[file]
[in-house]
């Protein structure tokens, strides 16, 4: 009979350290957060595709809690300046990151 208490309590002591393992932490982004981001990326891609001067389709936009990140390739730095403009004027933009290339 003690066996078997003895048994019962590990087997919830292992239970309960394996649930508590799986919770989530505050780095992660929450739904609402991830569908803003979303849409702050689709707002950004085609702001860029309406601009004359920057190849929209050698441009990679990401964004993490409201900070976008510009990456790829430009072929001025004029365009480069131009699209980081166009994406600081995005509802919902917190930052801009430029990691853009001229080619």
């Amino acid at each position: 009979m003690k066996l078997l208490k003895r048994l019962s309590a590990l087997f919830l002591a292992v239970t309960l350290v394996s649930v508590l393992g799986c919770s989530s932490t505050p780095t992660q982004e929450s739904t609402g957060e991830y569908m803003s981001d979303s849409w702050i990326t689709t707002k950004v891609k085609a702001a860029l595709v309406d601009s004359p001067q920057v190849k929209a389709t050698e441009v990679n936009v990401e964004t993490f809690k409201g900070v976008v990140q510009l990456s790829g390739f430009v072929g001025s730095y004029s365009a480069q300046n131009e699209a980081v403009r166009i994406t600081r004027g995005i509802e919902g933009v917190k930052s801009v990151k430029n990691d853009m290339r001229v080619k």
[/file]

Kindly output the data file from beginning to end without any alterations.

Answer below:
[in-house]
């Protein structure tokens, strides 16, 4: 009979350290957060595709809690300046990151 208490309590002591393992932490982004981001990326891609001067389709936009990140390739730095403009004027933009290339 003690066996078997003895048994019962590990087997919830292992239970309960394996649930508590799986919770989530505050780095992660929450739904609402991830569908803003979303849409702050689709707002950004085609702001860029309406601009004359920057190849929209050698441009990679990401964004993490409201900070976008510009990456790829430009072929001025004029365009480069131009699209980081166009994406600081995005509802919902917190930052801009430029990691853009001229080619």
């Amino acid at each position: 009979m003690k066996l078997l208490k003895r048994l019962s309590a590990l087997f919830l002591a292992v239970t309960l350290v394996s649930v508590l393992g799986c919770s989530s932490t505050p780095t992660q982004e929450s739904t609402g957060e991830y569908m803003s981001d979303s849409w702050i990326t689709t707002k950004v891609k085609a702001a860029l595709v309406d601009s004359p001067q920057v190849k929209a389709t050698e441009v990679n936009v990401e964004t993490f809690k409201g900070v976008v990140q510009l990456s790829g390739f430009v072929g001025s730095y004029s365009a480069q300046n131009e699209a980081v403009r166009i994406t600081r004027g995005i509802e919902g933009v917190k930052s801009v990151k430029n990691d853009m290339r001229v080619k």